US Rejects Slovenia Plan to Break Up Bosnia, to Join Kosovo with Albania to Create a New Country

The US has said it is against the break-up of Bosnia, following a radical proposal widely attributed to incoming EU presidency Slovenia.
"The United States deeply values its longstanding partnership with Bosnia and Herzegovina. We support its sovereignty and territorial integrity, respect for which was enshrined in the Dayton Peace Accords," a state department spokesperson said on Thursday (15 April), referring to a 1995 peace deal which ended a bloody ethnic conflict.
The Croatian foreign minister, Grlić Radman, said the same one day earlier.
The comments arose after an informal policy paper, which came to light earlier this week, proposed an EU-led campaign to carve up the federation.
Its majority-ethnic Serb parts should join Serbia, its Croatian parts should join Croatia, and its rump would become an independent state for Bosniaks (Bosnian Muslims), the policy paper said.
Kosovo should also join with Albania to create another new country, the paper, which was sent to EU Council president Charles Michel in February, added.
There is little doubt in diplomatic circles that Slovenia's populist prime minister, Janez Janša, who takes over the symbolic EU presidency in July, was behind it.
This is what Bosnia believes, after it summoned Slovenia's ambassador to Sarajevo to complain earlier this week.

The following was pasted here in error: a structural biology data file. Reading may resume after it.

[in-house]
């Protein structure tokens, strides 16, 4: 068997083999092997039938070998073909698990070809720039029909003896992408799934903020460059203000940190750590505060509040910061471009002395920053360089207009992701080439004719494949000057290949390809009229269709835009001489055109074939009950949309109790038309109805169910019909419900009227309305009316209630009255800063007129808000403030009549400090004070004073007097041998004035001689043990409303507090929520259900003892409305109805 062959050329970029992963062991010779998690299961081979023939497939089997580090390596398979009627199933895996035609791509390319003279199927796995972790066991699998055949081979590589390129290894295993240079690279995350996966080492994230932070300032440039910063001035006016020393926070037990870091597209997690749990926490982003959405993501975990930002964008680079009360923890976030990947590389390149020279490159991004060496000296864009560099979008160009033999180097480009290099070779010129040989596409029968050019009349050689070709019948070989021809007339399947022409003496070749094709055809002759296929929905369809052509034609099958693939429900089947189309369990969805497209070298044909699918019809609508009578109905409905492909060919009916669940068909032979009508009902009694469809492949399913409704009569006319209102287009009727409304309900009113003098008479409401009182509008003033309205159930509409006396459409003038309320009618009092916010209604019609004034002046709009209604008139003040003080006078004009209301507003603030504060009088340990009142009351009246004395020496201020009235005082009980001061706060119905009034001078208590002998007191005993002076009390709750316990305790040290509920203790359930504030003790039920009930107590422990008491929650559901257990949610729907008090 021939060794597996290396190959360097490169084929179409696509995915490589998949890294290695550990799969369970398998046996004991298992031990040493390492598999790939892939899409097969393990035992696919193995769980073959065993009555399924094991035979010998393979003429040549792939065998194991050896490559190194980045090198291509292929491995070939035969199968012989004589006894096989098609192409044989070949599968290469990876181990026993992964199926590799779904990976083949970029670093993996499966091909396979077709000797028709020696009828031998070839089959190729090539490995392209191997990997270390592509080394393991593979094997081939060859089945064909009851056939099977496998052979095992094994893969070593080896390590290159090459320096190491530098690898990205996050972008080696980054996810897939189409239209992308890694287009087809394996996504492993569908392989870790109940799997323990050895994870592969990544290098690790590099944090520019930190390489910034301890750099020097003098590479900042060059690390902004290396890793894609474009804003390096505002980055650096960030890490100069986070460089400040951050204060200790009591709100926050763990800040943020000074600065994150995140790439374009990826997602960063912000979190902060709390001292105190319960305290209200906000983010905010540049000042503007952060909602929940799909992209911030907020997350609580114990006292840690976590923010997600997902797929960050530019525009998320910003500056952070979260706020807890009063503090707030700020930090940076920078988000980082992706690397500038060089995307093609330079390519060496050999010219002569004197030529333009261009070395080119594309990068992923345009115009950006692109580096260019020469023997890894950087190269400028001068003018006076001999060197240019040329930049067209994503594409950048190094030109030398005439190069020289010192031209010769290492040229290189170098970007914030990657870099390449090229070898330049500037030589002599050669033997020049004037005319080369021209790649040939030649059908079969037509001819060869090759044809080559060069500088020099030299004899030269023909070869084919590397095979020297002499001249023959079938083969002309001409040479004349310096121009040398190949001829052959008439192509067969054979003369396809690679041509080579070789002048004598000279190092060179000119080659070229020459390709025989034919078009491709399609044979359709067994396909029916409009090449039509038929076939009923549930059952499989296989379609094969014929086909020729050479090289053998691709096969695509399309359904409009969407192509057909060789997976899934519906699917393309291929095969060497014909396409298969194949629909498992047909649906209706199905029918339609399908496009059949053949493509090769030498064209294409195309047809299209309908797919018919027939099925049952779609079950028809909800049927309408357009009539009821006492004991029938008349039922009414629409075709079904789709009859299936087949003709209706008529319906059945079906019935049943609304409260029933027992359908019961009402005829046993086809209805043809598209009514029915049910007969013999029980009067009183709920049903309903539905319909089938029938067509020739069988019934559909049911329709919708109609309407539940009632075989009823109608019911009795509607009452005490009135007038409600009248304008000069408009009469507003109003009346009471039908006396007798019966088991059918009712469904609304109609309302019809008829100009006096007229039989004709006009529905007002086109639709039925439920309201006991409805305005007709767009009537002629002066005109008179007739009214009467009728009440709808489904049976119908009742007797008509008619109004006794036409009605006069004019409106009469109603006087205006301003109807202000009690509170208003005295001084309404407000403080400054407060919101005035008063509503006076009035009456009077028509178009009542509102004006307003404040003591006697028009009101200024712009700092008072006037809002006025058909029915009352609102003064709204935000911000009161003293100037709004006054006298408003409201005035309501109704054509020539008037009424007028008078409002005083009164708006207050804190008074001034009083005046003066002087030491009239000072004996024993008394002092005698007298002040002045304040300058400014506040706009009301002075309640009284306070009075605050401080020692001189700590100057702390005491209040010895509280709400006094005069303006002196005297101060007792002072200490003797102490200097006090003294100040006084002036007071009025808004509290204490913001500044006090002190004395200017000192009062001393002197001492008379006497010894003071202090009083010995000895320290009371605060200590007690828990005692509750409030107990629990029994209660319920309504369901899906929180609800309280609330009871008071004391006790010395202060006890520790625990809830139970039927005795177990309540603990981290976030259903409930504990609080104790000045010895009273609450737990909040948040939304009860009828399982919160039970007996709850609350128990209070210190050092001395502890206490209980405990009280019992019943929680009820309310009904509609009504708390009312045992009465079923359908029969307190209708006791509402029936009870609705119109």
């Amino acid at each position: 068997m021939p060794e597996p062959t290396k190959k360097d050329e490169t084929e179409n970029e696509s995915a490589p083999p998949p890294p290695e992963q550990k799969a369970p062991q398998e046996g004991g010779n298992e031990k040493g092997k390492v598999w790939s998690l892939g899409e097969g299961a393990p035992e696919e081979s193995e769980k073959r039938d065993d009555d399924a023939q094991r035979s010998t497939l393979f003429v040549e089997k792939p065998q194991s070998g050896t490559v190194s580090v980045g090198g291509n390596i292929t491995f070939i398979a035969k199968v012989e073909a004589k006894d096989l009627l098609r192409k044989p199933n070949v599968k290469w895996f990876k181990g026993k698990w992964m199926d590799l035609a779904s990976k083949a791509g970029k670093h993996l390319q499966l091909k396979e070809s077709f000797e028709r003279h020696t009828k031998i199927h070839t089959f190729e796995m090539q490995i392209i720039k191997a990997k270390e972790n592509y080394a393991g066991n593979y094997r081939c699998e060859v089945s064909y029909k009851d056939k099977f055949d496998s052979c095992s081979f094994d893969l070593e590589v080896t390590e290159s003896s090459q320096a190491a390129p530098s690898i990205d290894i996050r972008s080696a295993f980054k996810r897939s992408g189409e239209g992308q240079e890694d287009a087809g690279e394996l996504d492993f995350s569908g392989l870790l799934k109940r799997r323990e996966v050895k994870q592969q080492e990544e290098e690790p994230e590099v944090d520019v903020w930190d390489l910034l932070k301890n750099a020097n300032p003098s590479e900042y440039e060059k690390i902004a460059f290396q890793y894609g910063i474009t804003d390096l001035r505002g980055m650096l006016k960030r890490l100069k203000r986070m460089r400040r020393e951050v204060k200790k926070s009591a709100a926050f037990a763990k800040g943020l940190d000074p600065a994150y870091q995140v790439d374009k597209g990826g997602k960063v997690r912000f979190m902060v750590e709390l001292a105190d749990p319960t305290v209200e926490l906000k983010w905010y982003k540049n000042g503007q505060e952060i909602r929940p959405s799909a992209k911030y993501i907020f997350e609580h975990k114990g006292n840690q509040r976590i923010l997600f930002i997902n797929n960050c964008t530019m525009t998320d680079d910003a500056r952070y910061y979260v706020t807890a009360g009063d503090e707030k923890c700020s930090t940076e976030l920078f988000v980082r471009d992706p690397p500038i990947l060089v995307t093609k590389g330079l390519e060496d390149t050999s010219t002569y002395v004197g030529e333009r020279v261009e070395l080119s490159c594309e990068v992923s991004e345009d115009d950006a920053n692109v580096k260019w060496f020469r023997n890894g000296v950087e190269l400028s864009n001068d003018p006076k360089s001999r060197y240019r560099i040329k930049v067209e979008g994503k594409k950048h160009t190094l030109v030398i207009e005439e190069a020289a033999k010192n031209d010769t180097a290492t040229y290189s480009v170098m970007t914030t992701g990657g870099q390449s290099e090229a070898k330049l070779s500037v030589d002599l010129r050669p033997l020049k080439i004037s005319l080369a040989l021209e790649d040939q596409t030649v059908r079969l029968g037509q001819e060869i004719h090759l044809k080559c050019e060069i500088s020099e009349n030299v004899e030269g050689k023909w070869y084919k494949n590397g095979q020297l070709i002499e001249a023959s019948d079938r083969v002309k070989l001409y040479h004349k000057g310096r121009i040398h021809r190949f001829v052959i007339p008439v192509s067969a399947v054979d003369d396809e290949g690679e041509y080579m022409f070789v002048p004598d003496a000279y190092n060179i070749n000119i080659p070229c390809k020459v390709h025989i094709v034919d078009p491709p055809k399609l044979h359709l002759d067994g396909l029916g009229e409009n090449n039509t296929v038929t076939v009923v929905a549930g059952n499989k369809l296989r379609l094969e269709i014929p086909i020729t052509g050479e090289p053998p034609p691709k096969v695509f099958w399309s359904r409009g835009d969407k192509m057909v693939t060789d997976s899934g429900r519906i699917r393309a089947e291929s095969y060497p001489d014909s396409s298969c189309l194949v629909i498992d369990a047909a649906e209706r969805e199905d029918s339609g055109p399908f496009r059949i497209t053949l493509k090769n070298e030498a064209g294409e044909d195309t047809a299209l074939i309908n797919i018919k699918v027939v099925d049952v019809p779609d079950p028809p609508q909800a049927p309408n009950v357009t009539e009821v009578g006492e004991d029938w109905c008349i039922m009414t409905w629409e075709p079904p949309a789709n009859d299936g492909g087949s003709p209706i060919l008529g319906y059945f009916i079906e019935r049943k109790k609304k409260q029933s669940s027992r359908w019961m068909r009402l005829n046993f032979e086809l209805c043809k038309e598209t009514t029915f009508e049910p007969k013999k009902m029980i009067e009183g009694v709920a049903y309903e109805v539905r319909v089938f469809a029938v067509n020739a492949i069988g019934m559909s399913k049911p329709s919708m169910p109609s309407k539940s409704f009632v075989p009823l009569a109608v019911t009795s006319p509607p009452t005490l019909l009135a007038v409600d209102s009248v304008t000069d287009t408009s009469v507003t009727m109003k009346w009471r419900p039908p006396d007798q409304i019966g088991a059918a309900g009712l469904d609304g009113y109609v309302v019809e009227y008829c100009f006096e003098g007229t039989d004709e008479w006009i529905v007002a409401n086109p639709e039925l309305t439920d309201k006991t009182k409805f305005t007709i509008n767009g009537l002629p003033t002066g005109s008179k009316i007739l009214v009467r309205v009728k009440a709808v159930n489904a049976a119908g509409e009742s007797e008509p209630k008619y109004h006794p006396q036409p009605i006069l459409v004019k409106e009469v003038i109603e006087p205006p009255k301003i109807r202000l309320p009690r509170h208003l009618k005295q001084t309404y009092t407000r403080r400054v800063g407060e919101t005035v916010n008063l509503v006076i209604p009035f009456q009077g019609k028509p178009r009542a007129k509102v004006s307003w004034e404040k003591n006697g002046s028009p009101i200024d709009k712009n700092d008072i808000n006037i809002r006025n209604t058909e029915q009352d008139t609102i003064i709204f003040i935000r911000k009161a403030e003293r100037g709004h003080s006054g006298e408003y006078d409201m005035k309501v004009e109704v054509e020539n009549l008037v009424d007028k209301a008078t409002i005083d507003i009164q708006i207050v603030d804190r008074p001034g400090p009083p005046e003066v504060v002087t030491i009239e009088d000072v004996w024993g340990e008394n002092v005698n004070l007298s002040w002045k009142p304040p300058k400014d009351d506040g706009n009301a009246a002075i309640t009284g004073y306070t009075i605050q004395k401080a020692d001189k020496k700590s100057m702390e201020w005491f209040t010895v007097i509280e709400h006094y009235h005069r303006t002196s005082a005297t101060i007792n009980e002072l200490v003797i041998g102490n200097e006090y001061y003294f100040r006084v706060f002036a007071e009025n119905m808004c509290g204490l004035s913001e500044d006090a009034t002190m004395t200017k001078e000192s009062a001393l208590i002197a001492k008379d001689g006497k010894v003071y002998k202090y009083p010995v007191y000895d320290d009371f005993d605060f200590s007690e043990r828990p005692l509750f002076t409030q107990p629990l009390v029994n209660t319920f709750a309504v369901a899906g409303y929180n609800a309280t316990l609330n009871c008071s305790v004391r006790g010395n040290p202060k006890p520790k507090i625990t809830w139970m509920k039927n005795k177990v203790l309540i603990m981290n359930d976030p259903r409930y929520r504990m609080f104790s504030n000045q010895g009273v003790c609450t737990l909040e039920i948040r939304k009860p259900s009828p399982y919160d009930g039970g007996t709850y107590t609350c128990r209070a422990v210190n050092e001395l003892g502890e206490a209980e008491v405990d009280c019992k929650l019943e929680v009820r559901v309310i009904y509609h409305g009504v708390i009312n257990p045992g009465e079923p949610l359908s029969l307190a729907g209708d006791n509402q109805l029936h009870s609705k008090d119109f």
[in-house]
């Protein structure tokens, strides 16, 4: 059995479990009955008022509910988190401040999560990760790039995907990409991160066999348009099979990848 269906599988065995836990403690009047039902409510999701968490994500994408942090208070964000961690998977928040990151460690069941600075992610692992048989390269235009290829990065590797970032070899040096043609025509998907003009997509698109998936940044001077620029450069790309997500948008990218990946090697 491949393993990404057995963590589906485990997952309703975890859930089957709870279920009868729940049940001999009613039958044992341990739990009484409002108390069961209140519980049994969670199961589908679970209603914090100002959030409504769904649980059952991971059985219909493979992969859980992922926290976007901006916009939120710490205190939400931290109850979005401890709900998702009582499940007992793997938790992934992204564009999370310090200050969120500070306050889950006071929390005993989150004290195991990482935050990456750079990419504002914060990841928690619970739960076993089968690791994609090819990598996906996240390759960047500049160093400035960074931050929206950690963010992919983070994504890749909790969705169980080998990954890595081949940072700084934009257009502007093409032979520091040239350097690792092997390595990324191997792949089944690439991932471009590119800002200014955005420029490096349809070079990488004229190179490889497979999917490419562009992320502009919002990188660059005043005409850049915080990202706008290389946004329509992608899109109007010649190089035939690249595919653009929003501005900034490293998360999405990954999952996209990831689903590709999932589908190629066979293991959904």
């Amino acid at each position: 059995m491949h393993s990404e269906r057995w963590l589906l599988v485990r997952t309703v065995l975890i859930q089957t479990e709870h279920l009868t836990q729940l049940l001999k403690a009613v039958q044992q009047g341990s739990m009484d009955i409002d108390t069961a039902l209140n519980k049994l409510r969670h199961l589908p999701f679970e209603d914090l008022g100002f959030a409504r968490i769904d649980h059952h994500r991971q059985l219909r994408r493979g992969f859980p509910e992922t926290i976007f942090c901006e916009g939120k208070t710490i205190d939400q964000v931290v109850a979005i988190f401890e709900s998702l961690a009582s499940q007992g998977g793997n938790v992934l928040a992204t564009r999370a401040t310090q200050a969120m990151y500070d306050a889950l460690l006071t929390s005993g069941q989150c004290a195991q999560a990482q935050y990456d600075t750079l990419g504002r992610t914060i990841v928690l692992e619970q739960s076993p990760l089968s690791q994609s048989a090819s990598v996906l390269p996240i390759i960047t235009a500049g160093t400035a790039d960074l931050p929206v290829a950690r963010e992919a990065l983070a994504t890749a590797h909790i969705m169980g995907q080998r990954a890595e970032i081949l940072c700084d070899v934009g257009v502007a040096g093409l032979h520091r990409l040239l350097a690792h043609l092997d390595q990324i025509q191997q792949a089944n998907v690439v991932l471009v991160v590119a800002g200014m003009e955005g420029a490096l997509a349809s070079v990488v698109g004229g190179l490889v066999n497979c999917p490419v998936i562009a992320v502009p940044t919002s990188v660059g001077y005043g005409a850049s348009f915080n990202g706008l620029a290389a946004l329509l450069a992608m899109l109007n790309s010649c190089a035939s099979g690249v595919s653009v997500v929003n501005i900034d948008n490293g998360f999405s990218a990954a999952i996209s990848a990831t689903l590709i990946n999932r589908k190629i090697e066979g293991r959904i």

This is what US diplomats believe, speaking off the record.
And this is what EU diplomats told Slovenian daily Necenzurirano.si, which published the informal paper in its entirety.
But for his part, the usually pugnacious Janša is keeping quiet - neither conforming nor denying the reports - amid the negative reactions.
In the past, he called two women journalists he did not like "worn-out prostitutes" in an infamous tweet.
In late March, he also called two MEPs he did not like "overpaid bureaucrats who were born into prosperity" and likened them to the late Serbian dictator Slobodan Milošević.
But when asked by EUobserver if he sent the paper to Brussels, his staff replied: "The office of the prime minister of the Republic of Slovenia does not further comment the topic on the so-called 'non-paper' document about the Western Balkans.
His EU embassy also declined to comment.
But with Brussels bracing itself for six months of potential controversy under Janša's presidency, a Slovenian spokesman tried to calm tension.
Redrawing borders on ethnic lines in the Western Balkans is widely seen as a recipe for renewed instability.
But the Slovenian spokesman said: "I can tell you that one of the main themes [of the presidency] will be a secure European Union, a good and reliable partner in the neighbourhood and in the world".
"The Slovenian presidency will dedicate particular attention to the Western Balkans and lead the Council of the EU in the direction of continuing the process of EU enlargement with the countries of the region," he added. /EUobserver.com